Because it always ends up with a discussion of victims. Yes, the fetus is a victim, but it can also be said (with ample justification) that the real victim is the woman. In cases of rape or incest, certainly, but those are only the most obvious forms—so the argument goes.

          Which is why I brought up the word “sacrifice”, for clearly some form of sacrifice is involved. Either the fetus is sacrificed for the better life of the people performing the sacrifice, or sacrifices must be made for the life of the fetus. The question is whether we want to live in one of those many civilizations based on child sacrifice—in part, but to a degree we can’t recognize—or a world in which people sacrifice themselves for some greater good.

          And I like what JOB says below re natural law and Christian ethos. Without the latter, the former is just a justification for sacrifice. The problem (for Thompson et al.) is that we can’t now rid ourselves of that Christian ethos, and that’s why I think it’s sophistry rather than logic.

          As Matthew says, that’s the difference between Christianity and civilization.

          • Judith Jarvis Thomson says:

            Yes, I’ll grant that a fetus is a human life. More of us are admitting this because a human fetus will obviously not develop into a goat.

            I would probably liken an abortion to self-defense more than I would liken it to child sacrifice. However, I do think you could say that a woman who gets pregnant and doesn’t want the child and doesn’t want to be pregnant but chooses to give birth anyway IS making a form of self-sacrifice. And I, too, would like to live in a world where people sacrifice themselves for the greater good. Who wouldn’t?

            However, while sacrificing one’s self for the greater good is a nice thing to do, noble even, it should not be required of people by law. I might choose to live in near starvation so as to donate all my money to a soup kitchen. This would be a nice thing to do, but it should not be required of me. I should not be punished by society or threatened or seen as a criminal if I choose not to perform this loving act of self-sacrifice.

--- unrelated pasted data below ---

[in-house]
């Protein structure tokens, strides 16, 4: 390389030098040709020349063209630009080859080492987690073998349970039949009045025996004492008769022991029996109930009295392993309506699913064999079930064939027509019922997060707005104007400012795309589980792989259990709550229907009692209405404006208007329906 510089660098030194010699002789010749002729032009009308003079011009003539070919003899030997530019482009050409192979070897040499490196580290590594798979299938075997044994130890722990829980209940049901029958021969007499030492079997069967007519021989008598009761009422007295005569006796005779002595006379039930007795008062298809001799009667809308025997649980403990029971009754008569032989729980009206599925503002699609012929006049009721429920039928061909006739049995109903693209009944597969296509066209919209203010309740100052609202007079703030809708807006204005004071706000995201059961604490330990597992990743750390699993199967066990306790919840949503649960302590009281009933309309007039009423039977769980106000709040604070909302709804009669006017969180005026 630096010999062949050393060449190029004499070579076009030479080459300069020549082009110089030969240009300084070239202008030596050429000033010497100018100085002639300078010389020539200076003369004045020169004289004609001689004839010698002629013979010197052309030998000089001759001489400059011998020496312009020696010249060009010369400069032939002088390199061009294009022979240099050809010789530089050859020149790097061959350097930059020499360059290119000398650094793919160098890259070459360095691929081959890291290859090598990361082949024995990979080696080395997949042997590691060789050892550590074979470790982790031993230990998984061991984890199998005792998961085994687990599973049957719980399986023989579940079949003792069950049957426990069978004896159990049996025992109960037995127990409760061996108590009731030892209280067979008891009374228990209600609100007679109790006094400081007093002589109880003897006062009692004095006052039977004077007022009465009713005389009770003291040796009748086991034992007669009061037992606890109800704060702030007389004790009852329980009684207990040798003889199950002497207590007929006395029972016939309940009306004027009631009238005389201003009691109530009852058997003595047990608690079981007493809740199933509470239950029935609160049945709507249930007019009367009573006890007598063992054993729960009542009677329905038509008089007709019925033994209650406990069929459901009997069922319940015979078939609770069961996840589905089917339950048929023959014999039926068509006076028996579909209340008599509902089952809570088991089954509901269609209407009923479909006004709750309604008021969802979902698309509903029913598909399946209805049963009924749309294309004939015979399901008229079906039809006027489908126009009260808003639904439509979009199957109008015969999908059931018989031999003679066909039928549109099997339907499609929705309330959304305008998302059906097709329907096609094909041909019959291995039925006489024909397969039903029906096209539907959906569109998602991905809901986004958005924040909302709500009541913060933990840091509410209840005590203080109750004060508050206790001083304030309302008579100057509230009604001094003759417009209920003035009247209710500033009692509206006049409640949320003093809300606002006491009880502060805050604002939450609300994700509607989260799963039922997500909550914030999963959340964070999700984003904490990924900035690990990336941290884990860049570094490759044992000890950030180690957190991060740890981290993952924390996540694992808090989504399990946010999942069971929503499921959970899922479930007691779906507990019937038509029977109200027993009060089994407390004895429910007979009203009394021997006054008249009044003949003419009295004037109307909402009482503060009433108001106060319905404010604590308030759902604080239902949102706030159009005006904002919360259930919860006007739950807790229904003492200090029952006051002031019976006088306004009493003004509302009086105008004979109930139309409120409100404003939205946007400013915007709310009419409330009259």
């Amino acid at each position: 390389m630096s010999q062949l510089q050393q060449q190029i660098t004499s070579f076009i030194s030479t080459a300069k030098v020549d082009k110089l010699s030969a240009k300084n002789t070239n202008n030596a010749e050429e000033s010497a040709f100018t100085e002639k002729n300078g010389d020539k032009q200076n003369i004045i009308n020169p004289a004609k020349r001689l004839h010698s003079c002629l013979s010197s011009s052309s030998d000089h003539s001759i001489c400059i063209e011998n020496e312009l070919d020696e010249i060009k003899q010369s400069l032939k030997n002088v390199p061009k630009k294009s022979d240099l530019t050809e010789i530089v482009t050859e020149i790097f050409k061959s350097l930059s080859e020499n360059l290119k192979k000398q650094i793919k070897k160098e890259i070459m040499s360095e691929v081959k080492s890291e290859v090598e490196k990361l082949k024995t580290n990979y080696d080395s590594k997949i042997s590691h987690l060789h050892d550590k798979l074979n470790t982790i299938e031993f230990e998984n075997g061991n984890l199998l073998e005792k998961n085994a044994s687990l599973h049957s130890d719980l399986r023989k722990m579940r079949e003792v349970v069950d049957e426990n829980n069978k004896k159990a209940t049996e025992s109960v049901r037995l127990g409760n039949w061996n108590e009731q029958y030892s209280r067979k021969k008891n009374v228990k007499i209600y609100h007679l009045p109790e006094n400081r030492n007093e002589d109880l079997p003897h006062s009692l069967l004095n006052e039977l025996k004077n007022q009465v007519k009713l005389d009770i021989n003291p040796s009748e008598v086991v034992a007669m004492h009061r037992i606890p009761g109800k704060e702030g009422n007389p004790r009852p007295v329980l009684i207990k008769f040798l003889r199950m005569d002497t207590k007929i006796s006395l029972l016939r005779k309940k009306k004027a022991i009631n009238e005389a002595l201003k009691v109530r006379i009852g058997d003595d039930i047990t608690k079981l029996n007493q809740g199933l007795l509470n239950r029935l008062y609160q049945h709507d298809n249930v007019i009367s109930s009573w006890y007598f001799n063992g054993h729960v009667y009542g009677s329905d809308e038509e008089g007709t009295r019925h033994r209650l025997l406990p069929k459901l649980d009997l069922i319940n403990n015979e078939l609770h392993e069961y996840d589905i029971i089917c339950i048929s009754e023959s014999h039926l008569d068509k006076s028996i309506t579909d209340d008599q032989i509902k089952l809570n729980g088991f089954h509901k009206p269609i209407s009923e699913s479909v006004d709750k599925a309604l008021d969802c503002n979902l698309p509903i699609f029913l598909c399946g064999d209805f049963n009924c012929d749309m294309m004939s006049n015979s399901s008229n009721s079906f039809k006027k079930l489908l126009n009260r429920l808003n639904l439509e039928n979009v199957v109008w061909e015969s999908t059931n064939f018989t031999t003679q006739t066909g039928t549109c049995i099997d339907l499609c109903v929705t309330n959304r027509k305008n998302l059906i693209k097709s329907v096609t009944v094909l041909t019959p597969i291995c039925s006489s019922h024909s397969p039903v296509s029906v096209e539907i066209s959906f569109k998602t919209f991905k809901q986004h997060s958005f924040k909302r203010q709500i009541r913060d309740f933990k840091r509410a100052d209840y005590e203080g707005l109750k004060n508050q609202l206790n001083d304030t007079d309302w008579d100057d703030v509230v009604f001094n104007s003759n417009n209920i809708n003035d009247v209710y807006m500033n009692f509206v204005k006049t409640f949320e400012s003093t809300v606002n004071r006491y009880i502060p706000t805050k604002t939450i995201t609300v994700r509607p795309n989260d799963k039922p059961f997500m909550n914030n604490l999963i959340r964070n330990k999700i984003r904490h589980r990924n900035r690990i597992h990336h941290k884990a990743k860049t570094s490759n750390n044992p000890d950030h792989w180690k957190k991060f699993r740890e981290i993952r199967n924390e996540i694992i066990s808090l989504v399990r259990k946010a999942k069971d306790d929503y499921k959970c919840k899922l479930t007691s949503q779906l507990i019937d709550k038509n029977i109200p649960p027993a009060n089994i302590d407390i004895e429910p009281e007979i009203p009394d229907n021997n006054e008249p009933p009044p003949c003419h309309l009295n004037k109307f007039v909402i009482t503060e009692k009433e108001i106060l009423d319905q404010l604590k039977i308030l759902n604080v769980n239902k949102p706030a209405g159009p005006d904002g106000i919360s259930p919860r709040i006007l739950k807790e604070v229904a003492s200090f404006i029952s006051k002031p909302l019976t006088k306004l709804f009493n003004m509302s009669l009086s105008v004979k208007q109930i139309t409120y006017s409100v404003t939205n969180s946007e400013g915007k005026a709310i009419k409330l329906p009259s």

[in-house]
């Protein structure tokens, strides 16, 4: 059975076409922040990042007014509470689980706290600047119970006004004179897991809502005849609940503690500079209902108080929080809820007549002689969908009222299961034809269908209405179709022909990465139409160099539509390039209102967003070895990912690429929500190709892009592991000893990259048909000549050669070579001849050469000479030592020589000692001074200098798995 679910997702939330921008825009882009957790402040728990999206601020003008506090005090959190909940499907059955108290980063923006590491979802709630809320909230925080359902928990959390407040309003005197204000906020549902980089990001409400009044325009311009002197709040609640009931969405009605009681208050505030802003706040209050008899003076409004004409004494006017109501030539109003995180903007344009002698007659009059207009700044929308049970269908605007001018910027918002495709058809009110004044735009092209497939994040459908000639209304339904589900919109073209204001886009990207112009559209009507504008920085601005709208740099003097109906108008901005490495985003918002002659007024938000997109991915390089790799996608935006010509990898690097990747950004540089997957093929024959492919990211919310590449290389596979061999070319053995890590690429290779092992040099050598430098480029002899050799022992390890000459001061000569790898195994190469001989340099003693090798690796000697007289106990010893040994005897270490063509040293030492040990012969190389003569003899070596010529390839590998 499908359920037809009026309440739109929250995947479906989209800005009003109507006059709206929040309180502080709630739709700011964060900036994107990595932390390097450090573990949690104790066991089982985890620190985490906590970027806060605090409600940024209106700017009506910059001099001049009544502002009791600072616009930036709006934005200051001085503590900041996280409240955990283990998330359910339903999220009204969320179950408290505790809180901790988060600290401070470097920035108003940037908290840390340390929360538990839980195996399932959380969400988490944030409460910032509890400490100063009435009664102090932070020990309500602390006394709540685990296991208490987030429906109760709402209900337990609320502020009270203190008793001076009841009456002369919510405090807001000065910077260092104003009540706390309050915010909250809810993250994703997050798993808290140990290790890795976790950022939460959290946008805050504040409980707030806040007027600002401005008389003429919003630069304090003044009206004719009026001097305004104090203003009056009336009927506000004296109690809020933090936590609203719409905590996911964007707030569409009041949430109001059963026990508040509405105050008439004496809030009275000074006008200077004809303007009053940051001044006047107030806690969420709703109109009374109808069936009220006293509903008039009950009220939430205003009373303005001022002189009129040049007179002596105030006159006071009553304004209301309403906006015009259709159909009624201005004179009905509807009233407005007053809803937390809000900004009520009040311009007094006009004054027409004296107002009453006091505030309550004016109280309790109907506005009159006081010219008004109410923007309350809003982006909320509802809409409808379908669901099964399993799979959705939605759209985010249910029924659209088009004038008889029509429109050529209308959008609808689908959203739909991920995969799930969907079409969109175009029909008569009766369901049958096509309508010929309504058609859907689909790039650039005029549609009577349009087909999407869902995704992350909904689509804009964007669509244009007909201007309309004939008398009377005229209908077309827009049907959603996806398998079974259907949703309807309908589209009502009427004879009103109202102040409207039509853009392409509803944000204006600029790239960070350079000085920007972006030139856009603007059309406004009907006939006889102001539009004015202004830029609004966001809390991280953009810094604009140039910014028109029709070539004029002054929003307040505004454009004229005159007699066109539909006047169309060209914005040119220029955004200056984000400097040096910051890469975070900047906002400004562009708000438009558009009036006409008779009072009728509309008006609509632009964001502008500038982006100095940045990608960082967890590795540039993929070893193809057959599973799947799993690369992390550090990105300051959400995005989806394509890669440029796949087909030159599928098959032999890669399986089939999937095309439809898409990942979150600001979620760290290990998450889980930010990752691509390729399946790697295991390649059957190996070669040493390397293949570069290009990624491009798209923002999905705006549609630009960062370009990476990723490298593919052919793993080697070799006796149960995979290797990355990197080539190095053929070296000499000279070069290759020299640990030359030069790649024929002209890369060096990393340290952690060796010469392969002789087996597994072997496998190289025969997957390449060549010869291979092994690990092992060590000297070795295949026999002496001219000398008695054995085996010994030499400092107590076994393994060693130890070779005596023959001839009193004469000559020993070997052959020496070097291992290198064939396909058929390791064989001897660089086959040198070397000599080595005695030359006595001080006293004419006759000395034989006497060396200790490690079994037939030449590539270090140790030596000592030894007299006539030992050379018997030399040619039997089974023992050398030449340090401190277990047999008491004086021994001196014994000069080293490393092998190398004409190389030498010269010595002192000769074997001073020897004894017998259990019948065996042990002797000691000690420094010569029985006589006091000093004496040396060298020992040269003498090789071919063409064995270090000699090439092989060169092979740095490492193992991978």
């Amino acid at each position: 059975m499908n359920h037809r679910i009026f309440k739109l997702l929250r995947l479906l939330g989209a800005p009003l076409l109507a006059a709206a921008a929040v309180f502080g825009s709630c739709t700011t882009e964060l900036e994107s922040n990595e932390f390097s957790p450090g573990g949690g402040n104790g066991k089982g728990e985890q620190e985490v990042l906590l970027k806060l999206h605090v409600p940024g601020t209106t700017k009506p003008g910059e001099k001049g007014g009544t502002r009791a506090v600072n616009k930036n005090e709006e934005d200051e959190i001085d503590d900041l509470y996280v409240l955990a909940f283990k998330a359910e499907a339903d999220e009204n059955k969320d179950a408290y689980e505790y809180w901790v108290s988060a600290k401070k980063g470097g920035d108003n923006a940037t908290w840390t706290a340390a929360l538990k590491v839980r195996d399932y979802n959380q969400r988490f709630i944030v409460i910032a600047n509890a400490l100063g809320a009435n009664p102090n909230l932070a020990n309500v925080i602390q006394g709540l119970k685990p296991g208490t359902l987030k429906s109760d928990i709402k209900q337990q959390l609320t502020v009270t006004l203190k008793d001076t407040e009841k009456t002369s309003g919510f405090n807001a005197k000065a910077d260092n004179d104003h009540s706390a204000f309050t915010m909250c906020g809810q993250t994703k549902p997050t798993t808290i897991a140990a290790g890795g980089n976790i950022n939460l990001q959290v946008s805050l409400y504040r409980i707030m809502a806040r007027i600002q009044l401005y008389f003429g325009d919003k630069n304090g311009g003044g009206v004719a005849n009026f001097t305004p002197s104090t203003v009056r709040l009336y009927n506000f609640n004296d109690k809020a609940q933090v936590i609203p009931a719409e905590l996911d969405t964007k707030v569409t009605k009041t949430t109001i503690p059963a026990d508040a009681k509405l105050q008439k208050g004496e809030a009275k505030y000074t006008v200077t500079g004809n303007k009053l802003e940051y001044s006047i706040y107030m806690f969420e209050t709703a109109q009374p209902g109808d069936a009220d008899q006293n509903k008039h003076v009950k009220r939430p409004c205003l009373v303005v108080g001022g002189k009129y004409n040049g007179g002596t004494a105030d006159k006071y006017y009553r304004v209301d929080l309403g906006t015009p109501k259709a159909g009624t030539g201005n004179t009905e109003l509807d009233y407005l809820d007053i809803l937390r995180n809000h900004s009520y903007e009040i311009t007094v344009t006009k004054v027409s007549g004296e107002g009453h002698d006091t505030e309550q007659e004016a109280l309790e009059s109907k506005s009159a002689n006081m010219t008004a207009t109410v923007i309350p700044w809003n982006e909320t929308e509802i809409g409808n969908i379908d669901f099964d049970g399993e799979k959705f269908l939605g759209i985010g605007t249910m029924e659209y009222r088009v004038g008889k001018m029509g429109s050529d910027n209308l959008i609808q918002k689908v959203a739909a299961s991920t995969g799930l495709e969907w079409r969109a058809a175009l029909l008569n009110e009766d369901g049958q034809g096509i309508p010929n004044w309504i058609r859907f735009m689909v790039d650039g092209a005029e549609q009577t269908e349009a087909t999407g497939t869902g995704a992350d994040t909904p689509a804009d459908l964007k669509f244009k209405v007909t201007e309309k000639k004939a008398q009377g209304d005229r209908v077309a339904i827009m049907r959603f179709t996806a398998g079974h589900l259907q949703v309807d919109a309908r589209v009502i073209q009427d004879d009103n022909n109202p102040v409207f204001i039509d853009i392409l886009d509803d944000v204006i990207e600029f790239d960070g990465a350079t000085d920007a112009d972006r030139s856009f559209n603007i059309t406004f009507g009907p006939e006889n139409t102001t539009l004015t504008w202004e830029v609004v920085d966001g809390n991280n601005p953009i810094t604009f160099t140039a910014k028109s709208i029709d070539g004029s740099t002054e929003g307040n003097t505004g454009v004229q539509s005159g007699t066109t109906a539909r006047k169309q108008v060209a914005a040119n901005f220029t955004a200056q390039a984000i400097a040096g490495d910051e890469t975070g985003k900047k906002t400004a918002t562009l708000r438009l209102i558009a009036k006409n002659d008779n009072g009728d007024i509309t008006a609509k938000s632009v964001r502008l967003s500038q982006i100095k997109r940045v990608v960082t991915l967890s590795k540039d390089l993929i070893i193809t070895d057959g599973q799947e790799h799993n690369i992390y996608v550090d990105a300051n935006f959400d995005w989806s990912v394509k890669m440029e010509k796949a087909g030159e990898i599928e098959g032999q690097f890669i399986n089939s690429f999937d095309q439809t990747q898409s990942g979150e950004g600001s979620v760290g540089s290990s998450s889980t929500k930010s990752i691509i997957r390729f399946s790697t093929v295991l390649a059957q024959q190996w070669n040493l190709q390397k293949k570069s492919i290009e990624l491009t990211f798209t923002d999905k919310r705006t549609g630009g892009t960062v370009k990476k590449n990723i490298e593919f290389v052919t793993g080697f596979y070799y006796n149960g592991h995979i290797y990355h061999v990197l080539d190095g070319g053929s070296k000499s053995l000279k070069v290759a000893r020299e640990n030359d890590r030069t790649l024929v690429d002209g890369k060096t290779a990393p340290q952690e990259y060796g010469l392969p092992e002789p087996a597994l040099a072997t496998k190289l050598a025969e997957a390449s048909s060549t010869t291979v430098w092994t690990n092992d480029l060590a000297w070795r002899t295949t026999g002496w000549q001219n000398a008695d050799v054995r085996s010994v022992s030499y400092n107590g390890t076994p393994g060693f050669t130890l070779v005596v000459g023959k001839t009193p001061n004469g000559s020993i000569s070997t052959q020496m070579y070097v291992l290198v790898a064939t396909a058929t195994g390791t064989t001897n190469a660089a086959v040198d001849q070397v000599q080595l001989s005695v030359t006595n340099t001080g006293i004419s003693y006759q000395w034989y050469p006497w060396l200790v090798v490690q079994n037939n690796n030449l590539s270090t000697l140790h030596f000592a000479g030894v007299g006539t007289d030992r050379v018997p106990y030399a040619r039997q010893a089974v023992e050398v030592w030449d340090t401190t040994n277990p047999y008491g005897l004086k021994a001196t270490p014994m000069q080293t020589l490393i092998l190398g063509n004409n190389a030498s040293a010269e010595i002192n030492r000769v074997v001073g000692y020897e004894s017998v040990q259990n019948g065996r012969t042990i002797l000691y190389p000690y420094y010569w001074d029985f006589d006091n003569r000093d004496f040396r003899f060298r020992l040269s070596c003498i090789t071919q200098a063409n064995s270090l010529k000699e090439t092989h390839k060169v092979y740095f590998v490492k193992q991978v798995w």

As a Christian, surely you believe that every human is given free will, and must choose to act out of love or from some other motive. A person cannot be compelled, through threat of punishment or pain, to do a loving deed. Self-sacrifice cannot and should not be compelled. (Thus, I would also be against conscription, which is merely a form of slavery — someone else having a right to your body, your time, and your life. If someone chooses to sacrifice himself for his country, I may admire him. Nobody, however, should be forced to do so.) Carrying a child — whether wanted or not — to full term and giving it life is an act of love and should be admired and respected; but it should not be required. The mother should not have to sacrifice herself if she does not want to. Love must always be a choice or it is not love.

            • Ms. Thomson,
              Thanks for commenting! Agreed, love must always be a choice or it is not love.
              I think it is probably important to consider the “form” in the “form of self-sacrifice” that is carrying a child to term.
              Can we agree that the law may require us to make certain forms of self-sacrifice? I am required to pay taxes. I am forbidden from taking my neighbor’s car (or life), no matter how much I might desire it. In both cases, my self must give something over for the sake of others.
              Of course, a woman carrying a child to term is not the same as paying taxes. It’s a much more extreme sort of self-sacrifice. But can we agree that certain forms of self-sacrifice may be required by justice?